Paul Lush is Australian born but resident in the UK for more than two decades and has played numerous gigs and sessions for various artists over that time. He is probably best known for his work with Rockingbirds singer Alan Tyler and Danny And The Champions Of The World, whom he joined for the release of Hearts & Arrows in 2011, going on to release three more award-winning studio albums and the double live album Live Champs! to date.

He unveils  a new album of original country-soul entitled `Six Ways From Sunday` this month which was inspired partly by the writer’s rural NSW roots.

The album kicks off with `Don’t Tell Me That Now` which is a dreamy contemplation which appears to be about meeting an old flame who shares something that shakes the narrator who isn`t sure if they`ve heard it right but realises that there`s no point revisiting the past and to just continue on as life has transpired. There`s a further ruminative composition with `Ever At A Loss`  but it`s shared over a slow burn countrified soundscape with some poignant pedal steel tones.

`You Could’ve At Least Said Something` is an enchanting but slightly bitter reflection on how things might have altered if only the other party had been more upfront with their feelings. The last two thirds have some delicately charming guitar chord riffs and picks up intensity both lyrically and musically.  There`s a rolling rhythmic beat to `Philip, You Need To Hear This` which relates to having to tell a friend something they probably already know but haven`t accepted yet, that their relationship with their partner is over and that party has already moved on.

`In A Heartbeat` is a ballad like offering where the narrator isn`t sure where they stand in a relationship although they are smitten. We enjoy a faster paced melodic submission with `As It Stands` which seems to be about making the best out of a situation that you have no control over and moving on.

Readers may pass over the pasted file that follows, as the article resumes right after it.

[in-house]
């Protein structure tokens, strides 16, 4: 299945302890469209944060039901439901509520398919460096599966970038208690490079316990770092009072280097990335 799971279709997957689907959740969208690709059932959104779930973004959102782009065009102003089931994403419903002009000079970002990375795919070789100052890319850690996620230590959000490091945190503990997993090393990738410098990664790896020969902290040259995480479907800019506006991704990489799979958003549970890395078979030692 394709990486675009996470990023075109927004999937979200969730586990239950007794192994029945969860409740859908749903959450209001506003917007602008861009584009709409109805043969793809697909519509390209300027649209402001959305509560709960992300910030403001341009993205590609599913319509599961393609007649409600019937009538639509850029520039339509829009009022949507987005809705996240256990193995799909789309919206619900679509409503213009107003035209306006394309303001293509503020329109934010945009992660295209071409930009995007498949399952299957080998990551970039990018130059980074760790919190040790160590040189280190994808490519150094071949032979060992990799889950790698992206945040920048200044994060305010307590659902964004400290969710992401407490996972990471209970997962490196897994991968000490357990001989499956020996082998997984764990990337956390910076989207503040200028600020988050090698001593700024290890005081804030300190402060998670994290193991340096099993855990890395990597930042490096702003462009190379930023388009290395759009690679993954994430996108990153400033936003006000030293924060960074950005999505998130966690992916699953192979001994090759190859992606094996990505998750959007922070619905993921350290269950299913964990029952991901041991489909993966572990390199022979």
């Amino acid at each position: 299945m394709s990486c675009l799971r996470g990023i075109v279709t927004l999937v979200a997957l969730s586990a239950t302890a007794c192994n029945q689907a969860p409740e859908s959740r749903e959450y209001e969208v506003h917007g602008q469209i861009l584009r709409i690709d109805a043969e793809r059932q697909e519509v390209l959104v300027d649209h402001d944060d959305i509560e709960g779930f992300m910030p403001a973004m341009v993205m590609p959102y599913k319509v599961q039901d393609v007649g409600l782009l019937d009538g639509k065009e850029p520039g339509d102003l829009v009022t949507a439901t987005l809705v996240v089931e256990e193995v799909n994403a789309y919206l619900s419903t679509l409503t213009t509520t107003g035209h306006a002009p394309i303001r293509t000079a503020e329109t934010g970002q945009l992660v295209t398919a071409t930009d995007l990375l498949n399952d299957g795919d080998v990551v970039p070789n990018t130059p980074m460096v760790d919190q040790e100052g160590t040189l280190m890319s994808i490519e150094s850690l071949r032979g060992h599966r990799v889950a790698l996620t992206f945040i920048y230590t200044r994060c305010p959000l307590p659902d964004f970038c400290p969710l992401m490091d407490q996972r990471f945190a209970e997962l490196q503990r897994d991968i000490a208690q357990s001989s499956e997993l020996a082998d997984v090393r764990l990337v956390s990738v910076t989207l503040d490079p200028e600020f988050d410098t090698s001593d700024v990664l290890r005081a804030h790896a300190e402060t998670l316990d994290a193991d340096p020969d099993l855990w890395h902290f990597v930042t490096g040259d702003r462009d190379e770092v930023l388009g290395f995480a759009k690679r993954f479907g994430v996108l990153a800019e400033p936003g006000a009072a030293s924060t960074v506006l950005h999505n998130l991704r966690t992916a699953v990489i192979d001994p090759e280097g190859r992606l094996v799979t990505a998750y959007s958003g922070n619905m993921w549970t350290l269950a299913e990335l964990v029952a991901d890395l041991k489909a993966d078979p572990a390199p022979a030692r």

`Soft Pedalling` musically, has an edge to it and so it should as it hints at the consequences surrounding the fall out in a relationship and how you`re not going to pretend or soften the blow when questioned about it. A slow burn country / americana vibe permeates `You Just Know When You Know` a song of intuition regarding a courtship heading south.

`Someone That You Used To Know` is a finger picking mid paced foot tapper where the storyteller feels that their partner`s ardour has cooled. We have a pretty melancholic reflection in `No One Comes Out Of This Looking Good`.

`For What It’s Worth` has some captivating guitar riffs shared over a rolling beat which allows the writer to express their thoughts on a liaison that seems on the slide. The intricate and complex guitar chord riffs which lead us in and the pedal steel tones that join in, kind of mirror the sorrow of the narrator`s childhood in `Trail Of Tears`.

The album concludes with a more uplifting rockier number with `Little Things` where life at last seems to on the rise for our chronicler.

Paul provided vocals, guitars, and mandolin and was supported by other musicians such as Alan Gregg on bass, Steve Brooks on drums, Henry Senior on pedal steel, Danny George Wilson on backing vocals and Sean Read on keyboards, percussion, and backing vocals.

`Six Ways From Sunday` appears pretty empirical if the lyrics are genuine or maybe Paul just has a keen eye for observation. The album has a warm country come Americana texture at its heart and certainly manages to draw you into it`s web of intrigue and life consequences.  

Rating 8 /10

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